In addition, the incidence of breast cancer in younger women is on the rise and the cause remains unknown. What's more, due to the problems identified above, any breast cancers in younger women, while being detected and brought to their health care practitioner's attention are going "undiagnosed" until late stage disease because the early stages are not being adequately documented in the health care professional's office.
It seems only natural that if both women and their health care providers are provided with a simple, concise breast exam tool, educated in basic breast anatomy and physiology, informed of all signs and symptoms of breast cancer, schooled in the benefits of precise documentation of both normal (baseline) breast findings and abnormal breast findings, and instructed on how and when to communicate concerns; communication would improve, early diagnosis would be facilitated and fewer women would be dying of breast cancer.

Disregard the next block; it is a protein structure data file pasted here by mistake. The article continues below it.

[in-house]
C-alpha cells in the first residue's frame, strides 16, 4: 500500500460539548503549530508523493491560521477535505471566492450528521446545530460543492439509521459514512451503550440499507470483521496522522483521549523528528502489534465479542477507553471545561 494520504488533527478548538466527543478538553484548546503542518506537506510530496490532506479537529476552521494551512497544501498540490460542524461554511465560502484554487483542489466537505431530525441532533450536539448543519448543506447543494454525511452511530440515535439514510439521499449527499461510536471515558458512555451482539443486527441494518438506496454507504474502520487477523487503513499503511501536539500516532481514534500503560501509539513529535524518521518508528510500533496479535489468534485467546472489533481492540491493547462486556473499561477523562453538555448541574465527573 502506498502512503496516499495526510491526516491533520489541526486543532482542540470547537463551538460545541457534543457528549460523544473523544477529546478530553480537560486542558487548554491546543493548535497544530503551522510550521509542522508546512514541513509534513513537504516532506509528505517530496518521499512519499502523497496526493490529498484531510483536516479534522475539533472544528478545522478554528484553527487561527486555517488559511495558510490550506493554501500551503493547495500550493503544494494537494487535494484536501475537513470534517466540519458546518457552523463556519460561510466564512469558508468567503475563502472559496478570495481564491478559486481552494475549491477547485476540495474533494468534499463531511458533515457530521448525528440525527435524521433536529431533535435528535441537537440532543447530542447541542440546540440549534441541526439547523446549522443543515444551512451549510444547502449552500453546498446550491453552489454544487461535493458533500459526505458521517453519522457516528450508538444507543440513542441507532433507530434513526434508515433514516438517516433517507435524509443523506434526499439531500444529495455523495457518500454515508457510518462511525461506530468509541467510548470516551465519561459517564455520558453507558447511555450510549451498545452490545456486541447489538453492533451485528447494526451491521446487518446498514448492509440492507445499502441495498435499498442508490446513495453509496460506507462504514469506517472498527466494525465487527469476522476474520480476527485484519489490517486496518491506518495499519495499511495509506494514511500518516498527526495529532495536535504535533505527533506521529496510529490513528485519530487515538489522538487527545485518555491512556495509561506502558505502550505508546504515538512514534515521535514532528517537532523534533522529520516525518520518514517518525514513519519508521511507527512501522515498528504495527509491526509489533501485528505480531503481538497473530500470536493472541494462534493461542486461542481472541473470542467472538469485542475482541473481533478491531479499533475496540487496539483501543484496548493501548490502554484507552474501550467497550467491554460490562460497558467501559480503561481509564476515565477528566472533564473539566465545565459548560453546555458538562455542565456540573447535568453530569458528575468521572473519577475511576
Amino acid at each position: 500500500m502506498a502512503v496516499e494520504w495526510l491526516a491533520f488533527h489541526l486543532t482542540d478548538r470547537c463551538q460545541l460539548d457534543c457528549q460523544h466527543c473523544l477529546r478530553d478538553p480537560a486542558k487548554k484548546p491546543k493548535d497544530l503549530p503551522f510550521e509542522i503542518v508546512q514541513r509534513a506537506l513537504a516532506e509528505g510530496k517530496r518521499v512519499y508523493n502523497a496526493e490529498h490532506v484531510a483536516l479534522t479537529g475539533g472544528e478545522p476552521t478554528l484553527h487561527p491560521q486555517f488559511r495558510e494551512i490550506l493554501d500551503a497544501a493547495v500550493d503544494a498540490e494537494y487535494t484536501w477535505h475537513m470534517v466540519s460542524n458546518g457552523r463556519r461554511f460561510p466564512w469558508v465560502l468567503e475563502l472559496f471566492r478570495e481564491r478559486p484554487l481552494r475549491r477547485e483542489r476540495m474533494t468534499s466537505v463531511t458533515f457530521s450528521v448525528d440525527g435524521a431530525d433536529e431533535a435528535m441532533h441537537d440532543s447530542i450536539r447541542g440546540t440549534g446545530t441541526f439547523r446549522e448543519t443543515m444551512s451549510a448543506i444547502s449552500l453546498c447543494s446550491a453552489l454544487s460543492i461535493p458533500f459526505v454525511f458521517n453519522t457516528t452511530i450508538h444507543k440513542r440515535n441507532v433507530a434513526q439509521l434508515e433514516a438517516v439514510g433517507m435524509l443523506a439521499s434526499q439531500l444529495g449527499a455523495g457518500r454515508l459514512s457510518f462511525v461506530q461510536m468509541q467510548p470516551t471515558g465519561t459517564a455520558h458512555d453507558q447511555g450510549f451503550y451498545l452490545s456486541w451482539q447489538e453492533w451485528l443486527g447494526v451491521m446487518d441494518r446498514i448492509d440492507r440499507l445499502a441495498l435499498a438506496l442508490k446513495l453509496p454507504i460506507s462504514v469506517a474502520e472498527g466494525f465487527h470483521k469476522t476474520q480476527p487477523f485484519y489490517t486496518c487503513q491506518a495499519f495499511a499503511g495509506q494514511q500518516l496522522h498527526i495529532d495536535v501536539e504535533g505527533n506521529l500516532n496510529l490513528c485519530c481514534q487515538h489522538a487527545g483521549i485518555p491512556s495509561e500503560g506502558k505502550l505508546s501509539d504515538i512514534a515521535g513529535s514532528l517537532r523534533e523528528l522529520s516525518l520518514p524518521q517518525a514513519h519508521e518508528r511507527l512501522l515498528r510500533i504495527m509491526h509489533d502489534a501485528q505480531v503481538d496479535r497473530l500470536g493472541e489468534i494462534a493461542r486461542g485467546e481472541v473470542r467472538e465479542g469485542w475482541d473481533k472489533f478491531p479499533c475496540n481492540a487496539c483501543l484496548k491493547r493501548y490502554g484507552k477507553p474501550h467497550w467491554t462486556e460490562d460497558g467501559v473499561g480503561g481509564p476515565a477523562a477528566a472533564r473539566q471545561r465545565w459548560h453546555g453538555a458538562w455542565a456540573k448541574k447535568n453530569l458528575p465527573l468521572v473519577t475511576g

U.S. Pat. No. 5,207,582, to Michelson is a non-portable, complex, multi-part device designed primarily for in shower or bathroom use. The device and method are designed to locate masses in a single view. The present invention is a portable device intended for use in three different positions including a supine position for not only locating masses, but also for documenting changes in the breast for location, size and other perceived changes in three different views.
U.S. Pat. No. 5,494,442, to Hecht also a non-portable, multi-part, overlay device designed for shower use. Again, this device is designed for locating and documenting changes in masses on overlays and not for other visual and sensation changes perceived by the user. Additionally, this device only documents changes in a single view.